(Important and Encouraging words from “Marc and Angel Hack Life” on this Friday…)
“I honestly feel like I’m having a panic attack every time I…”
Every week I get at least one email with a similar line from a coaching/course student who thinks they’re having a ‘panic attack.’ And since we all panic in our own way on occasion, I figure this is a topic worth covering.
The term ‘panic attack’ is actually a misnomer, since nothing is actually ‘attacked.’ Consider the fact that a car alarm doesn’t ‘attack’ the car it’s protecting, but it can sound when it doesn’t need to. Stopping your mind from panicking isn’t about getting rid of all panic; it’s about aligning it so it only happens when it truly needs to.
The scary feelings (fast breathing, sweating, raised heartbeat, nausea) would all feel perfectly natural if you were running hard on a treadmill at the gym. Really, panicking is just the body behaving as if it’s exercising when it’s not.
All the ‘weird symptoms’ are completely normal in the right circumstances.
Fast breathing, raised pulse: Your body produces these responses to help you exercise. It only feels weird if you are not exercising when they happen.
Sweaty palms: When the sweat dries, you’ll have better grip on your hands to climb trees or hold weapons.
Feeling the need to vomit: If you were covered in it (YUCK!), it would help demotivate a potential predator from eating you!
So these are all, in very extreme circumstances, useful reactions. But if they happen when we’re driving in heavy traffic, sitting in a big meeting, or having a conversation with someone, then of course they feel weird and aren’t helpful.
When you feel panicked, just know that you aren’t ‘crazy’ – that, in their place, small panic attacks are normal, and even useful. But since we don’t want them to get the best of us, let’s take a look at two proven strategies (of which there are many) we can practice to actually stop them:
1. Take control, and stop running to stop panicking.
Stopping small panic attacks is all about taking back control. If your panicking mind gets just one hint that a situation is really NOT dangerous, it will ‘call back’ its big investment of energy. Breathing will slow down again, blood pressure will return to normal, the sweating response will calm down, and clear thoughts will return. Like fire fighters returning to their station after discovering the call was a false alarm.
The key is to take deep breaths and address your panic, rather than running from it.
If you panic in a business meeting room and flee the scene, then your panic response may conclude that the meeting room holds life-threatening horrors because you ran away from it. It will try to be ‘more helpful’ by spreading the fear to perhaps all future meetings in that room or even all situations that have groups of people in them, a bit like the average business meeting.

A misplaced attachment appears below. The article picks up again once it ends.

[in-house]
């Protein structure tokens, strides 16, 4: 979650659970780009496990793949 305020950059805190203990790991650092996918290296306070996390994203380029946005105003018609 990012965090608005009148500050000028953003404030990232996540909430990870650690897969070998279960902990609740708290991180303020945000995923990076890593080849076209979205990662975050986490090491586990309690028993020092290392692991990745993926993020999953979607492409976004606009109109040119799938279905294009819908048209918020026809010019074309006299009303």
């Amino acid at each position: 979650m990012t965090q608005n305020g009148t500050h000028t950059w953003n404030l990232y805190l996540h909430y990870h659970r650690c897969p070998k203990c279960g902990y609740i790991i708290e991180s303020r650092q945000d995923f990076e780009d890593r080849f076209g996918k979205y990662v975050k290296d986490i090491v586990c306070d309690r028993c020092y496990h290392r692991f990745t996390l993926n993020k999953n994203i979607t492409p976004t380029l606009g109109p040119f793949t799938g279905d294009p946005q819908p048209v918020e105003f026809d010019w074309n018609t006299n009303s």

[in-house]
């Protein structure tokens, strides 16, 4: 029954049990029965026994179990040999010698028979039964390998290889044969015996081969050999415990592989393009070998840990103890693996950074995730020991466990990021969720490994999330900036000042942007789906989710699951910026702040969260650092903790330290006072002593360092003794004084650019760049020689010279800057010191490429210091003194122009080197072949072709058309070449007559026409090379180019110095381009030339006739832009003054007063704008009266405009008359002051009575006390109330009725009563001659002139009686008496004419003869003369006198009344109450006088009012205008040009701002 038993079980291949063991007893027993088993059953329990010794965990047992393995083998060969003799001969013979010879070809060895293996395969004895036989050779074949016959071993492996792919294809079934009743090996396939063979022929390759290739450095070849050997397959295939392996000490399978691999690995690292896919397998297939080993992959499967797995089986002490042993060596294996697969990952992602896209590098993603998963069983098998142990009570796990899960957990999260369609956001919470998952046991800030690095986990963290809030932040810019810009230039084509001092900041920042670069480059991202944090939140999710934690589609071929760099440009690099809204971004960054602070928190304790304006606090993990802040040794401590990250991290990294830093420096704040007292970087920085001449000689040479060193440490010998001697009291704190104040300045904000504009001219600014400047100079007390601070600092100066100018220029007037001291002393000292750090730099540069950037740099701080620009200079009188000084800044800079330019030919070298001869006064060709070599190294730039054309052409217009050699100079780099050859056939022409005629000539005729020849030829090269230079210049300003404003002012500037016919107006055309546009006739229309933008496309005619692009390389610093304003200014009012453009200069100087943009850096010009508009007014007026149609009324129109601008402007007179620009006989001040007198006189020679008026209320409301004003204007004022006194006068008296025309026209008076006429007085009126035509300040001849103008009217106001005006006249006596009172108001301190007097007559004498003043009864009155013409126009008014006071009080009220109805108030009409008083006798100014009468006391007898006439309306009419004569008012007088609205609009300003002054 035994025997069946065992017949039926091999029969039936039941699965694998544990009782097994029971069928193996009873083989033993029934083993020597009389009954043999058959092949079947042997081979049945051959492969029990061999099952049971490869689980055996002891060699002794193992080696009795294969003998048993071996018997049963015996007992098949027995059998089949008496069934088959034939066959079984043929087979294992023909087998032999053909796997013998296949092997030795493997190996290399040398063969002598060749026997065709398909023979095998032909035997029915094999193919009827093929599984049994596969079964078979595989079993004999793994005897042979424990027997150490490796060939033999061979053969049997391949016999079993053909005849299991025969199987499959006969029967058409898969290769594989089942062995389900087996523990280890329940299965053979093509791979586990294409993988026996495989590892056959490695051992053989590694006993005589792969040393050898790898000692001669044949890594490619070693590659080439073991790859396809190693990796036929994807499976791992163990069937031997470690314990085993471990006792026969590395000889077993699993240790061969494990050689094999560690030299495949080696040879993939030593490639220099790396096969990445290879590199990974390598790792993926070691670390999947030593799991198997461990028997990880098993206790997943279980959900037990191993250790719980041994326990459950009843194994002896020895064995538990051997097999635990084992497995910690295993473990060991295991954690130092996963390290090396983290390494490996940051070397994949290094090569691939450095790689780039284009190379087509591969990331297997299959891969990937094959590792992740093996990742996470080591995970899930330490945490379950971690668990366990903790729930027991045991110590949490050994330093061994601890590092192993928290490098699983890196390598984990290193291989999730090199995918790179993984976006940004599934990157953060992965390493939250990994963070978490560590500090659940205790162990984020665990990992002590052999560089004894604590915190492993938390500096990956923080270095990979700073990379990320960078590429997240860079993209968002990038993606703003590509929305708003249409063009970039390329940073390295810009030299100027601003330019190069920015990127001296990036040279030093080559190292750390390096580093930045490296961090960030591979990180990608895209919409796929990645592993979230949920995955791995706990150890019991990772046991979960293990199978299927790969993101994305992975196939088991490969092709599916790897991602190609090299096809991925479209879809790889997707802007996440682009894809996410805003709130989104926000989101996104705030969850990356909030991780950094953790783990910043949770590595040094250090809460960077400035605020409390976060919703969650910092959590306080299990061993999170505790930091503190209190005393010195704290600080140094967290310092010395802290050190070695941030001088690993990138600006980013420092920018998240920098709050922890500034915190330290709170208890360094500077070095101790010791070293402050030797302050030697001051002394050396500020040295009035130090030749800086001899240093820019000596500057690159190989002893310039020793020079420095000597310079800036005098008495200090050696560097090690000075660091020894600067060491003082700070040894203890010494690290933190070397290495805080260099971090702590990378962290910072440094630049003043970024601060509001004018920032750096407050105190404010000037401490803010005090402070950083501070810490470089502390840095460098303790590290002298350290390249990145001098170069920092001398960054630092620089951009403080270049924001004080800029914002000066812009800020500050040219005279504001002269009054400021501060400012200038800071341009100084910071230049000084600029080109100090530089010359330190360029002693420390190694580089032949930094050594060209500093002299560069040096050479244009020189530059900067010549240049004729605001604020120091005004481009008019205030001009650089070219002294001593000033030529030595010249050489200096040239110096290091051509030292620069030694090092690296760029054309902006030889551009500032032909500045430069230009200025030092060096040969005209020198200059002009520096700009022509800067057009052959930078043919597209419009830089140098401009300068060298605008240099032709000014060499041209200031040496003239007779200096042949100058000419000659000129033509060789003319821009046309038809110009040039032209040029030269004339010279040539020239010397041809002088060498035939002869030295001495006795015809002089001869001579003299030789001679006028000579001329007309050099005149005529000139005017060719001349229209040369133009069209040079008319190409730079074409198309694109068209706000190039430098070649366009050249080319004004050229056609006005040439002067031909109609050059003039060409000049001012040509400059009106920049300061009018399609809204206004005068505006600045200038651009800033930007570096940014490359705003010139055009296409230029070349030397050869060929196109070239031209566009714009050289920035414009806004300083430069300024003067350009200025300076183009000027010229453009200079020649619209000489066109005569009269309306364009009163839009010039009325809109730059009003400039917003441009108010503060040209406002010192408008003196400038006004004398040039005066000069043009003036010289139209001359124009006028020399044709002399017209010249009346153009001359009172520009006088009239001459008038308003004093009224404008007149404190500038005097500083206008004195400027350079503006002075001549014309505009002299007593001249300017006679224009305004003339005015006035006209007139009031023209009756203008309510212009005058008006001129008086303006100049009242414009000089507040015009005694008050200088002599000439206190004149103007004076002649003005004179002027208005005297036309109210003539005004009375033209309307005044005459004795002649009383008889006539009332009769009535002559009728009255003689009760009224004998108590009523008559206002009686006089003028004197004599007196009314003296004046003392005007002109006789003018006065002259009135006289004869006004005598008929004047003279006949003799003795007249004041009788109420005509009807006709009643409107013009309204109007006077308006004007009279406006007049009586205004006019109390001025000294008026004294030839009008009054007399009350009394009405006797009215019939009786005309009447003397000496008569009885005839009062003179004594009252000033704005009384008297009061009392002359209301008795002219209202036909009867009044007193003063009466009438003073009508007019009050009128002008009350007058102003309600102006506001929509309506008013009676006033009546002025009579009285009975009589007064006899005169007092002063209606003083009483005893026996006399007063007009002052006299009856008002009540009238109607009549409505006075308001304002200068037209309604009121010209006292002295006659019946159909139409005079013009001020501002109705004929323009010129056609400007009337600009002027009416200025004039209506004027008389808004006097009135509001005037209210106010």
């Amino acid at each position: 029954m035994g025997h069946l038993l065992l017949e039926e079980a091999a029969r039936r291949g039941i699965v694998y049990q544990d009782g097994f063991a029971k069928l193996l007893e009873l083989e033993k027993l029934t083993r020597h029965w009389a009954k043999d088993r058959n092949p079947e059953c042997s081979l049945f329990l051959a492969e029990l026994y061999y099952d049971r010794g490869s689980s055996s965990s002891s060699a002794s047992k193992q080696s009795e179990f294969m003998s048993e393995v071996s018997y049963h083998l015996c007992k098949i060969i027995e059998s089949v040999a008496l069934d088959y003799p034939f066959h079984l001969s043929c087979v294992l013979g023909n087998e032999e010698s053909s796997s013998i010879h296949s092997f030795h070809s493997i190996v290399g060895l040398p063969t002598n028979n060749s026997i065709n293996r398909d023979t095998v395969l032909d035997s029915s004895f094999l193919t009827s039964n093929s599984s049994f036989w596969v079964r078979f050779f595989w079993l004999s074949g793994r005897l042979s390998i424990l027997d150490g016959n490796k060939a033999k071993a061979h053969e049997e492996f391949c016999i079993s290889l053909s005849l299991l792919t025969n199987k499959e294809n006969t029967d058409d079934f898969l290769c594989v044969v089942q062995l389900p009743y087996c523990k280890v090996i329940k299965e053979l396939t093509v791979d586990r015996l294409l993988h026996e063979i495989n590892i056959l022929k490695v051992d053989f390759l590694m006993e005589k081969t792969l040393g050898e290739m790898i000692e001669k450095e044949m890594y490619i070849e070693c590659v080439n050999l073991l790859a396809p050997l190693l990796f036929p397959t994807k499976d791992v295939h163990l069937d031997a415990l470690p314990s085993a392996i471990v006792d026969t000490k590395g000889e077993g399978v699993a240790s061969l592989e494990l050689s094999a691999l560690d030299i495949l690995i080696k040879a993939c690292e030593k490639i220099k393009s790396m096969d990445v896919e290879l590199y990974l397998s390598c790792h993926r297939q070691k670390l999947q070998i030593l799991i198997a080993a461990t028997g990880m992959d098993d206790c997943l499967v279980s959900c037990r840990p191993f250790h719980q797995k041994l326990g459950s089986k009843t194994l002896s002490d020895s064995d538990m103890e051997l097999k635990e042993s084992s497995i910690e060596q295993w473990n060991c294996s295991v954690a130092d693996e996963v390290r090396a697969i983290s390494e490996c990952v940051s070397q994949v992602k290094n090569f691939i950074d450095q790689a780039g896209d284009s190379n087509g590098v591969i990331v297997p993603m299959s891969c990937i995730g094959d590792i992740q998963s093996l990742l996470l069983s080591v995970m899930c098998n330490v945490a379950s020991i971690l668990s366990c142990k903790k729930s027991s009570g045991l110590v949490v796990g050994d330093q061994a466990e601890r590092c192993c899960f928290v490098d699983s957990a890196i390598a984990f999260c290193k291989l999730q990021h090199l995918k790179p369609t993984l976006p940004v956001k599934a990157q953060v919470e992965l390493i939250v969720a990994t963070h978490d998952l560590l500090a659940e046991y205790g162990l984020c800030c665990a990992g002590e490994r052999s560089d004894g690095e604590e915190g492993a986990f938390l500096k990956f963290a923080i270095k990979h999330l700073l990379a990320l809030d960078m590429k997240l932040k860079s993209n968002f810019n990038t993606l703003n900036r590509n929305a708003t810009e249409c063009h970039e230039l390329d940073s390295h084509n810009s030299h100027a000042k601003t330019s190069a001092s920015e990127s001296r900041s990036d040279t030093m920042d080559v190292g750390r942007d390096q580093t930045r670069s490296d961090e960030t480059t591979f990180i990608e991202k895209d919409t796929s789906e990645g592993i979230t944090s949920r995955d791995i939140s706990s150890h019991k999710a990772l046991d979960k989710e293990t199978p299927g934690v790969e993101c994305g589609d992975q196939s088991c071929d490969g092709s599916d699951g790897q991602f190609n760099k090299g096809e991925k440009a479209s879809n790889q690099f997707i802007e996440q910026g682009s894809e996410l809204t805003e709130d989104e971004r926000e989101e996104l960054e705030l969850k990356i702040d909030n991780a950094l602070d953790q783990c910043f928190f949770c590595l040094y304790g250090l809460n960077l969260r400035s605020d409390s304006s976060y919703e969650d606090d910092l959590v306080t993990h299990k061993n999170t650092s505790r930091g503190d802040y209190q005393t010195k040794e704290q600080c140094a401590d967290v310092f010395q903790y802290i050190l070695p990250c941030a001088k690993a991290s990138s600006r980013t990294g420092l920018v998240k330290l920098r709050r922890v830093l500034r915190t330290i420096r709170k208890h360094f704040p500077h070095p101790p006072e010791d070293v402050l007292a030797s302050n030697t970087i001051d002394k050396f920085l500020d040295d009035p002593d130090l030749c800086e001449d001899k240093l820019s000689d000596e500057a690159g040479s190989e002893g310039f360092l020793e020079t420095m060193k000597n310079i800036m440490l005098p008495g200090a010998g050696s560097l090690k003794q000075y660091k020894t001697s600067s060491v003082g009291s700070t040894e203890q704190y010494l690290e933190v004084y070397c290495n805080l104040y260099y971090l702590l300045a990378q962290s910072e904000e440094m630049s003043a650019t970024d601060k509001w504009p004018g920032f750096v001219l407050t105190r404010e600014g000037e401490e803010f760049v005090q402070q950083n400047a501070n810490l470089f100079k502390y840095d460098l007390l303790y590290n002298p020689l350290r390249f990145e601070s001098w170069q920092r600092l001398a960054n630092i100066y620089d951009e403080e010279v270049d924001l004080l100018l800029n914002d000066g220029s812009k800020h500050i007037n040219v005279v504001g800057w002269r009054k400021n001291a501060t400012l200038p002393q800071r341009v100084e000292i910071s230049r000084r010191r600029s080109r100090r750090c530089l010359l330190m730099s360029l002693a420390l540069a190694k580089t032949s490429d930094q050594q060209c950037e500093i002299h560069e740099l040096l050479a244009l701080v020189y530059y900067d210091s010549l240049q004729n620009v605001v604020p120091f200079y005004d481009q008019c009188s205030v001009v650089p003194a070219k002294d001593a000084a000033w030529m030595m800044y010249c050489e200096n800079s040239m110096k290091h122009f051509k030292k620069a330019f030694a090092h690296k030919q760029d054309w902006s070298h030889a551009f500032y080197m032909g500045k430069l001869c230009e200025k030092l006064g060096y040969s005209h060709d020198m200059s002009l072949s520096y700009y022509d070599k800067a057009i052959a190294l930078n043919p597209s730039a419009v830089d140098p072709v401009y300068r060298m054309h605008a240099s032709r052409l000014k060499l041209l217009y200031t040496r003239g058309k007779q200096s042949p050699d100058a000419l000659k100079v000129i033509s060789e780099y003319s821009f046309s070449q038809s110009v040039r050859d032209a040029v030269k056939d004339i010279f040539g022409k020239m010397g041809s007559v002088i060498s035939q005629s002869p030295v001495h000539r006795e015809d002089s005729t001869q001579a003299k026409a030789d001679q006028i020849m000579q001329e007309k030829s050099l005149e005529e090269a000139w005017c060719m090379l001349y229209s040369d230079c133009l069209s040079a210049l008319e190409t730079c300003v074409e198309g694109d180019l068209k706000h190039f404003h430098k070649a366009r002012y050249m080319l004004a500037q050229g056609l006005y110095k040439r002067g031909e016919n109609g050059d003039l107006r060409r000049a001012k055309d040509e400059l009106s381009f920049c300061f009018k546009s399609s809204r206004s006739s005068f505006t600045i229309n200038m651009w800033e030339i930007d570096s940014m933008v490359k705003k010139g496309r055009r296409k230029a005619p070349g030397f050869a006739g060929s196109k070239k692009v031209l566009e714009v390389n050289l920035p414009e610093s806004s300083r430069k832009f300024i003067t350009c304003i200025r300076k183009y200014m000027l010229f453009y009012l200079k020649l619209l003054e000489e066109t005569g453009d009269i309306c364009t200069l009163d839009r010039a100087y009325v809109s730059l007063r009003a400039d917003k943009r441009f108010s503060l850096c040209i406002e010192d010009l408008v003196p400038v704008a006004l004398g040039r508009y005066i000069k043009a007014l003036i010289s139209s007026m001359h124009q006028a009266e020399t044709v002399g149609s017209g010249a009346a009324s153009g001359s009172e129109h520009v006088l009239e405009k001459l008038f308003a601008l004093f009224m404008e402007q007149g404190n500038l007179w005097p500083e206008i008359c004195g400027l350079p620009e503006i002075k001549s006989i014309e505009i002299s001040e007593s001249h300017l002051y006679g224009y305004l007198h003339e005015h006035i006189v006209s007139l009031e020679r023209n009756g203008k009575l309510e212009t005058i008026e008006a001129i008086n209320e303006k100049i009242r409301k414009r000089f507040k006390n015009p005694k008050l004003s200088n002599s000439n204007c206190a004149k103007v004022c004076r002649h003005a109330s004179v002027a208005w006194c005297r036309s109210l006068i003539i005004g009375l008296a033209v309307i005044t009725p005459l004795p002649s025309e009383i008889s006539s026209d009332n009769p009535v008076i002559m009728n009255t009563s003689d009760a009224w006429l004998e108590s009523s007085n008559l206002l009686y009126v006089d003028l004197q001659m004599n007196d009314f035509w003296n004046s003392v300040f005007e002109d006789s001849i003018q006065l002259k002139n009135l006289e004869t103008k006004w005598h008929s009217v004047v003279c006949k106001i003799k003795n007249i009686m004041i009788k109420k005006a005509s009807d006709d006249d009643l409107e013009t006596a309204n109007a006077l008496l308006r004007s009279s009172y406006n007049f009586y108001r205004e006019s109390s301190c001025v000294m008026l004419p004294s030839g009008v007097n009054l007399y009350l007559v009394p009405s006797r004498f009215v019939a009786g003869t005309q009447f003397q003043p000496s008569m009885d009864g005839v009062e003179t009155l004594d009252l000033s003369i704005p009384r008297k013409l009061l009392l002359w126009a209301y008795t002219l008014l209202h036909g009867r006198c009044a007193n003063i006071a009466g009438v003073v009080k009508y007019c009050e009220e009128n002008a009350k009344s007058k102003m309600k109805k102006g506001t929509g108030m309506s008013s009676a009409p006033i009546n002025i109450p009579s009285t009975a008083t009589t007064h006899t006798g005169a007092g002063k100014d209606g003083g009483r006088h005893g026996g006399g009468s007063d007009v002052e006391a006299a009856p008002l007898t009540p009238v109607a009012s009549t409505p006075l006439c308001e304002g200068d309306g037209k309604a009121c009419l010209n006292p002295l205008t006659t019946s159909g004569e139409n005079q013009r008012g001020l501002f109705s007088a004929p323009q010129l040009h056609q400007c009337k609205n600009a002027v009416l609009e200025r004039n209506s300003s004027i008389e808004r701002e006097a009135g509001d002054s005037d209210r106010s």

If you panic but stay in the situation until you calm down, your panic response will learn that it’s not the situation causing the panic. In nature, we avoid what is dangerous. And the more you avoid something, the bigger the fear builds.
The more ‘normal’ you act, the more panic gets the message that it’s not needed. By imagining being in a situation in which you fear you might panic, but instead remaining relaxed, you teach your mind and body to feel relaxed about being in that situation for real.
2. Act normal and get your logical mind working.
You may not feel like ‘acting normal’, but remember your panicking mind is pretty irrational when it’s out of control and it’s looking for cues from you as to whether panic is needed or not.
With that understanding, keep thinking about or doing something that is methodical. Why? Because during times when panic is truly required (a hungry lion running right at you), the logical thinking part of the brain becomes much less active. This happens because we need to become purely physical – to run or to fight. But right now we need to turn this running or fighting off.
If you consciously start counting backwards from one hundred in jumps of three – ‘100, 97, 94, 91…etc.’ – you force your logical thinking brain to work, which actually dilutes the panic response. Making yourself do a crossword puzzle, or any similar brain game, will also force your thinking brain to work, which again sends the message: “This is not a real emergency, so quiet down!”
And of course, if you’re struggling with any of this, know that you are not alone. Many of us are right there with you, working hard to feel better, think more clearly, and get our lives back on track.